One of the lessons that life has taught me is that when I maintain my equanimity, I also maintain my sense of personal peace and wellbeing. Therefore, if I don’t want to feel constantly angry or depressed or despondent or any other negative emotion, I’d better pay attention to finding ways of staying in balance.

This year just past has been called “the year of polycrisis,” referring to the many so-called crises that have come our way. If we insist on focusing on these things and on calling them “bad,” we are setting ourselves up for feeling very gloomy about where we are. If, on the other hand, we observe these events as opportunities for us to learn and to grow, we’re going to feel a whole lot more positive.

That’s not to say that everything is rosy. Some very bad shit has gone down in the past year, and is still going down right now. We might look at the ongoing, pointless and bloody war in Ukraine, or the global climate crisis, to pick a couple of random examples, and we might say to ourselves, “that’s not right, that’s not okay, and they ought to do something about it.”


What if, instead of feeling despondent and helpless in the face of these events, we listened to our feelings of grief and anger and instead of allowing those feelings to carry us down into a black hole, we used them to spur ourselves into action?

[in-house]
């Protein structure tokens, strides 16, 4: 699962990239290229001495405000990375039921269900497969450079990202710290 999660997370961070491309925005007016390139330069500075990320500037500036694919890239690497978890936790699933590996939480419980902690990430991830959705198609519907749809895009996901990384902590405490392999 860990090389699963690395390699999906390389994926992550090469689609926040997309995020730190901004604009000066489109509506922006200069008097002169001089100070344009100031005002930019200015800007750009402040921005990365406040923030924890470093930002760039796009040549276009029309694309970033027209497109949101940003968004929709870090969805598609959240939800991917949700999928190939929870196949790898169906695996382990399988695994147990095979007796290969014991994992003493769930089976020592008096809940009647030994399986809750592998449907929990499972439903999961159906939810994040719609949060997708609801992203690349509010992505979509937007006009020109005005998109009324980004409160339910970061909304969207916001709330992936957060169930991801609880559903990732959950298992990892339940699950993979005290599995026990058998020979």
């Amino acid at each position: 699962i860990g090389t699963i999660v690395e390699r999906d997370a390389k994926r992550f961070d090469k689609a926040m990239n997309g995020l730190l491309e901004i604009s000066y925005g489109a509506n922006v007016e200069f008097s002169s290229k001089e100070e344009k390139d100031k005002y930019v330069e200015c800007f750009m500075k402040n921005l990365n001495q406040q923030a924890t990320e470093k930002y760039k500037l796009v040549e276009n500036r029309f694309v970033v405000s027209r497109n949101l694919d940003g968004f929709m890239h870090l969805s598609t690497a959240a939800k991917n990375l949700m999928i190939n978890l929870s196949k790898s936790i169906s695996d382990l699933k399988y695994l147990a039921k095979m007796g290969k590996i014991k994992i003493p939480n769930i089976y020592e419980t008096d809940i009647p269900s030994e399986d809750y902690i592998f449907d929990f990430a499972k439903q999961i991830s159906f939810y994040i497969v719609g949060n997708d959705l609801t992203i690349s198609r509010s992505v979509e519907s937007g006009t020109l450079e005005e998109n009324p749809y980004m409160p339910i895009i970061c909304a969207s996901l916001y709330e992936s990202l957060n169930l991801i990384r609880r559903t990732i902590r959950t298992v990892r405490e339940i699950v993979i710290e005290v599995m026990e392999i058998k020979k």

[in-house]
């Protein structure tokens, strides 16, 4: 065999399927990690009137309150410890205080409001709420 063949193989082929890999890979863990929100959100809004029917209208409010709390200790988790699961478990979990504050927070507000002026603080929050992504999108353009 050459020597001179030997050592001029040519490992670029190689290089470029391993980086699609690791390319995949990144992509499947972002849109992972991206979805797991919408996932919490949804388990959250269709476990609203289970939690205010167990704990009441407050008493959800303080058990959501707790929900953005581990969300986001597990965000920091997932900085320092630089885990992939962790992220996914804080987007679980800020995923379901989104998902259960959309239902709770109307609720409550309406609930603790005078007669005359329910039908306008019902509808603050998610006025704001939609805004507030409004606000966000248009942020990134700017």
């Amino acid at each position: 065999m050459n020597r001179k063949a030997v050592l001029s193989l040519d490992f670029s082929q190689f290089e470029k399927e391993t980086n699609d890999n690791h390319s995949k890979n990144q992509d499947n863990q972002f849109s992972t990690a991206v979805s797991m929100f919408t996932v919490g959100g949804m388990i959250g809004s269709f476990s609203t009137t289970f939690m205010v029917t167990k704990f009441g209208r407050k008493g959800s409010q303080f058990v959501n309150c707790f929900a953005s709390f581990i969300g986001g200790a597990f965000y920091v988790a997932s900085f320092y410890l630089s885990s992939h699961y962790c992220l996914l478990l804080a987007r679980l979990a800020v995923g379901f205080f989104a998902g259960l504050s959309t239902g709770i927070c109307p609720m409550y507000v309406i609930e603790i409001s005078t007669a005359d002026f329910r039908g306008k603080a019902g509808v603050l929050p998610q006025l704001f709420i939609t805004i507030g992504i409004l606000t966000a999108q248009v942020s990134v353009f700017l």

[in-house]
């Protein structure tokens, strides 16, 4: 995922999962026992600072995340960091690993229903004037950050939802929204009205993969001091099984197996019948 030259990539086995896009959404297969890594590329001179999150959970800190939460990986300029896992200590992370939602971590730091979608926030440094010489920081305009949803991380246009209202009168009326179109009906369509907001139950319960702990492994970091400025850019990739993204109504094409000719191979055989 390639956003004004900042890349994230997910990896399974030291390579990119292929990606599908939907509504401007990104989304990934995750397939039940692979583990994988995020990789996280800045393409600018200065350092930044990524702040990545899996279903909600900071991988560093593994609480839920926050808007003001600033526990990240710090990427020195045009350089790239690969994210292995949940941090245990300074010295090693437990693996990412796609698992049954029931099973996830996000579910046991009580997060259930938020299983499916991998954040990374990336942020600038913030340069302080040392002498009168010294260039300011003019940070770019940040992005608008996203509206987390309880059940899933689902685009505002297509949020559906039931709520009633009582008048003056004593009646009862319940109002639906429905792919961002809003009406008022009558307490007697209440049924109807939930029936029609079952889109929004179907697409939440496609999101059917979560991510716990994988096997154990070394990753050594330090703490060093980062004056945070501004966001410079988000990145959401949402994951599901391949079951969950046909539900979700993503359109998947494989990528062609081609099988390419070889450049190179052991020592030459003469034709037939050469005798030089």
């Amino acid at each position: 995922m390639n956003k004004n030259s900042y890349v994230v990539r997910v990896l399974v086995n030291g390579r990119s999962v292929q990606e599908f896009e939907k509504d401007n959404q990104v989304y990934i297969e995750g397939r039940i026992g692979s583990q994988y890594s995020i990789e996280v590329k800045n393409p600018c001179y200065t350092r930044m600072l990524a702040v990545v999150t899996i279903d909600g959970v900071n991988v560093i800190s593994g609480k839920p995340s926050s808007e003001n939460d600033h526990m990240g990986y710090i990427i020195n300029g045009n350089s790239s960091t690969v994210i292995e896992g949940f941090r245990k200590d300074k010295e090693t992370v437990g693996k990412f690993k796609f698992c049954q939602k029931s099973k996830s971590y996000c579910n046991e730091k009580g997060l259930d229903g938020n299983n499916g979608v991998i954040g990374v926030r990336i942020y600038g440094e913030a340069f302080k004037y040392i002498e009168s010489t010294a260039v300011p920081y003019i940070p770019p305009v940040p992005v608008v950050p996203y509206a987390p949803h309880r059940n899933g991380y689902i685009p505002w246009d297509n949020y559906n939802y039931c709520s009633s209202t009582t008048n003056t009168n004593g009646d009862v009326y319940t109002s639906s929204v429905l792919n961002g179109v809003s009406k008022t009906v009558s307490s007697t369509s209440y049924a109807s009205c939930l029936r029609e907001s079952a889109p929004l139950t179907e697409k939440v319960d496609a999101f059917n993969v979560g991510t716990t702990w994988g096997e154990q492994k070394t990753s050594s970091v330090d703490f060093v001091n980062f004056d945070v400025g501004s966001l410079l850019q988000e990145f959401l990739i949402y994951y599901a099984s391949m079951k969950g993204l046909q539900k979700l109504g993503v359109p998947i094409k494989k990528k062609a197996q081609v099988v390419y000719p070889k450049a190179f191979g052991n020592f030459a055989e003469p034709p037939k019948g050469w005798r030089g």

It’s not right? It’s not okay?

Well then, my friends, instead of choosing to sit on your backside feeling helpless, choose to do something about it.

There is no THEY. There is only US: that’s you and I and everyone else on the planet. And we are all responsible for our own actions, and our inactions, too.

Channel your grief, your anger, your outrage and let them propel you into action. That way, you get to avoid sliding down into a black hole, and at the same time there’s a chance that what you do - you and others like you - will change the situation for the better.

“Bad men need nothing more to compass their ends, than that good men should look on and do nothing.”

- John Stuart Mill

Let me end by asking you this:

When you look back over the year just past, how often did you label something as “bad”? How often did you think, “they ought to do something about that”? How often did you allow negative thoughts and emotions drag you down into a place of unhappiness, of victimhood, of helplessness and inaction? And what will you do in the new year to stop that from happening, to keep your mental balance, and to use your feelings as a guide to help you to take action when something isn’t right?

If you’ve got some shit going down in your life, ask yourself what you can do to change it. And then change it. The choice is yours: victim or victor, zero or hero, stuck in the status quo or reaching for the stars.

And so, as the year draws to a close, it only remains for me to wish you all the compliments of the season and the very best for the new year to come.

May the road rise up to meet you.

May the wind be always at your back.

May the sun shine warm upon your face;

May the rains fall soft upon your fields and until we meet again,

May your God hold you in the palm of His hand.